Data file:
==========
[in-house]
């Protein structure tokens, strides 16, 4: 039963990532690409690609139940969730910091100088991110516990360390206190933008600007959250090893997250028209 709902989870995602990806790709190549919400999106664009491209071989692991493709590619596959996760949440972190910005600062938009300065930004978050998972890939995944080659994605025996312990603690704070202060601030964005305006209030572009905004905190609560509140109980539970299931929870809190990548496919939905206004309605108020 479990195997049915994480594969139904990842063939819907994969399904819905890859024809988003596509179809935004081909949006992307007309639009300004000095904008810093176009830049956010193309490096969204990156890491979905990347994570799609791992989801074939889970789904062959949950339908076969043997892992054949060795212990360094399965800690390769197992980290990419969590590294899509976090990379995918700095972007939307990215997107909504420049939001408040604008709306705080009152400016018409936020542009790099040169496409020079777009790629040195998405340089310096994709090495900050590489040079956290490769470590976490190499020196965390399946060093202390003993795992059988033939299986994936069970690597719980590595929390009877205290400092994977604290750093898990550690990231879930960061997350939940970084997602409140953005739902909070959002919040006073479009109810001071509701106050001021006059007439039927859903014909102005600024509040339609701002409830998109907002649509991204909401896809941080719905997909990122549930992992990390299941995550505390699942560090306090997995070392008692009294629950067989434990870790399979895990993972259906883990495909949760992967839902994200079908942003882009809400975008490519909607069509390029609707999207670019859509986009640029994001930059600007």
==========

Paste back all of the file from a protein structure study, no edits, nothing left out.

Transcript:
[in-house]
């Protein structure tokens, strides 16, 4: 039963990532690409690609139940969730910091100088991110516990360390206190933008600007959250090893997250028209 709902989870995602990806790709190549919400999106664009491209071989692991493709590619596959996760949440972190910005600062938009300065930004978050998972890939995944080659994605025996312990603690704070202060601030964005305006209030572009905004905190609560509140109980539970299931929870809190990548496919939905206004309605108020 479990195997049915994480594969139904990842063939819907994969399904819905890859024809988003596509179809935004081909949006992307007309639009300004000095904008810093176009830049956010193309490096969204990156890491979905990347994570799609791992989801074939889970789904062959949950339908076969043997892992054949060795212990360094399965800690390769197992980290990419969590590294899509976090990379995918700095972007939307990215997107909504420049939001408040604008709306705080009152400016018409936020542009790099040169496409020079777009790629040195998405340089310096994709090495900050590489040079956290490769470590976490190499020196965390399946060093202390003993795992059988033939299986994936069970690597719980590595929390009877205290400092994977604290750093898990550690990231879930960061997350939940970084997602409140953005739902909070959002919040006073479009109810001071509701106050001021006059007439039927859903014909102005600024509040339609701002409830998109907002649509991204909401896809941080719905997909990122549930992992990390299941995550505390699942560090306090997995070392008692009294629950067989434990870790399979895990993972259906883990495909949760992967839902994200079908942003882009809400975008490519909607069509390029609707999207670019859509986009640029994001930059600007």